By Sarah Lander
Ecuador is a progressive and politically engaged country, with many social justice movements taking place all over the nation every year. Compared to its Latin American counterparts, Ecuador has a significantly higher rate of political action from women, and a higher rate of social movements run for and by women or with women involvement. The 2008 Constitution includes many amendments to the gender gap (among other issues) that exists in the nation at both the societal and political level. Several civil groups have organized to fight for women’s rights and freedoms in the country over time. Many of the major protests and social movements in Ecuador, even if not directly for women’s rights, hold substantial weight for the status of women in Ecuador today. Indigenous people, particularly indigenous women have played a significant role in social movements over the years.
Although not to discredit smaller movements, there will be a focus on larger key women’s movements which have brought Ecuador to the place it sits at currently in terms of gender equality and recognition. Women’s movements in Ecuador stem from all walks of life, representing the immense diversity within the nation. The overall women’s movement in Ecuador is comprised of several small and large women’s groups from all different facets of society throughout history. Each group, regardless of size, has made a significant difference for the future of Ecuador. It is important to note though, that although groups have mobilized from every region and every socioeconomic background, not all voices are being heard equally as some face more inherent challenges than others.
Ecuador was the first country in the region to allow for women to vote in 1929, putting it ahead of its regional counterparts in terms of progressive policies surrounding gender equality. Following this, several women’s groups congregated and fight for issues ranging from political representation to harsh gender roles, abortion access, the oil industry and more. The Glorious May Revolution was a significant turning point in feminist history in Ecuador. This was when the people of Ecuador successfully overthrew their government in a time when fascism was the global norm. Ecuador’s resilience was due in large part to the many feminist activists who refused to back down. A notable feminist from this movement and in Ecuador’s feminist movement in general is ‘Dolores Cacuango’ or ‘Mama Doloreyuk’. Cacuango was a major part of the 1944 May Revolution and created the Indigenous Federation of Ecuador.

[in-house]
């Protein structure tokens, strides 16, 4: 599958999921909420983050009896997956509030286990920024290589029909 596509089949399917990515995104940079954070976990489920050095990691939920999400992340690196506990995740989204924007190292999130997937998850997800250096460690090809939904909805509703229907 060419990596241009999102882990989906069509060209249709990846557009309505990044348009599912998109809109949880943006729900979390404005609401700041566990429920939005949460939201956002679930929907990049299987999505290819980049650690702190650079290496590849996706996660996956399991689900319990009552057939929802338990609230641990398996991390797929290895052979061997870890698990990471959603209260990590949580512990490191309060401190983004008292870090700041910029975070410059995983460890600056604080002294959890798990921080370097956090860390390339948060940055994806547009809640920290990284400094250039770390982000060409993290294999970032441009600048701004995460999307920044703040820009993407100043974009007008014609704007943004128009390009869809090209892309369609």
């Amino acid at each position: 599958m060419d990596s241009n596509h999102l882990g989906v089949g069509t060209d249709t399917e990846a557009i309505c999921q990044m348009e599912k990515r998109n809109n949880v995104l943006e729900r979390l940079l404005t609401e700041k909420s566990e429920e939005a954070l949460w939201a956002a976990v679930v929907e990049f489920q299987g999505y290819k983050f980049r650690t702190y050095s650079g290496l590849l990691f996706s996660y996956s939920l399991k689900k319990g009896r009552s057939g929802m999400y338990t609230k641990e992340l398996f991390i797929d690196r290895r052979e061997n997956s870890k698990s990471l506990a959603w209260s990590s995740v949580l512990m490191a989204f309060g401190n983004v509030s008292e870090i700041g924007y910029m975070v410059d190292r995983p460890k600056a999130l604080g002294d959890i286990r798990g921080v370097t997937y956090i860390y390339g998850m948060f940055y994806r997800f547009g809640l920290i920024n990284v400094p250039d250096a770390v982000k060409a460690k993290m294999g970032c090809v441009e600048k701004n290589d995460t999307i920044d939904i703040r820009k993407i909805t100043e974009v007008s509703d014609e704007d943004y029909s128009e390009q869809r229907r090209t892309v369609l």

There have been several protests led by indigenous women throughout Ecuador’s history. These movements hold particular importance as we attempt to navigate a world where these voices often get left behind. Most recently, on October 12th 2019 during a nationwide lockdown, several peaceful anti-state violence protests erupted, mainly led and organized by indigenous women. This women’s movement was a part of a larger protest against harsh austerity measures in the nation. This movement continues today and is incredibly powerful given that it was largely led by afro-indigenous Ecuadorian women whose voices are often unheard. Social movements led by women persist in Ecuador and have made great strides toward a more egalitarian society through peaceful means. The women’s movement in Ecuador attempts to oppose and calls out years of harmful residual practices leftover from colonialism and beyond.
Amor, Bani. “What Ecuador’s Feminist History Can Teach Us All” 2017. Teen Vogue. https://www.teenvogue.com/story/what-ecuadors-feminist-history-can-teach-us-all
“Ecuador Unrest: Amazonian Women denounce ‘state violence’” Al Jazeera. 2019. https://www.aljazeera.com/economy/2019/10/12/ecuador-unrest-amazonian-women-denounce-state-violence/
“Helping Advance Women’s Political Rights in Ecuador” 2020. UNDPPA. http://www.ipsnews.net/2020/03/helping-advance-womens-political-rights-ecuador/
Paley, Dawn Marie. “Women Rise Against Violence in Ecuador” 2020. Toward Freedom. https://towardfreedom.org/story/women-rise-against-violence-in-ecuador/
Poor, Hannah. “The Historical and Contemporary Role of Women in Ecuadorian Society”. Center for Latin American and Caribbean Studies, Brown University. https://library.brown.edu/create/modernlatinamerica/chapters/chapter-15-culture-and-society/essays-on-culture-and-society/the-historical-and-contemporary-role-of-women-in-ecuadorian-society/
“The Life of Dolores Cacuango and her Struggle for Justice” 25 October 2018. Telsur. https://www.telesurenglish.net/analysis/The-Life-of-Dolores-Cacuango-And-Her-Struggle-For-Justice--20181025-0029.html
This page is happy to have many authors! From some of the Two Rivers' staff to our lovely volunteer interns. WE hope we can see Ecuador in as many perspectives as there are trees in the Amazon.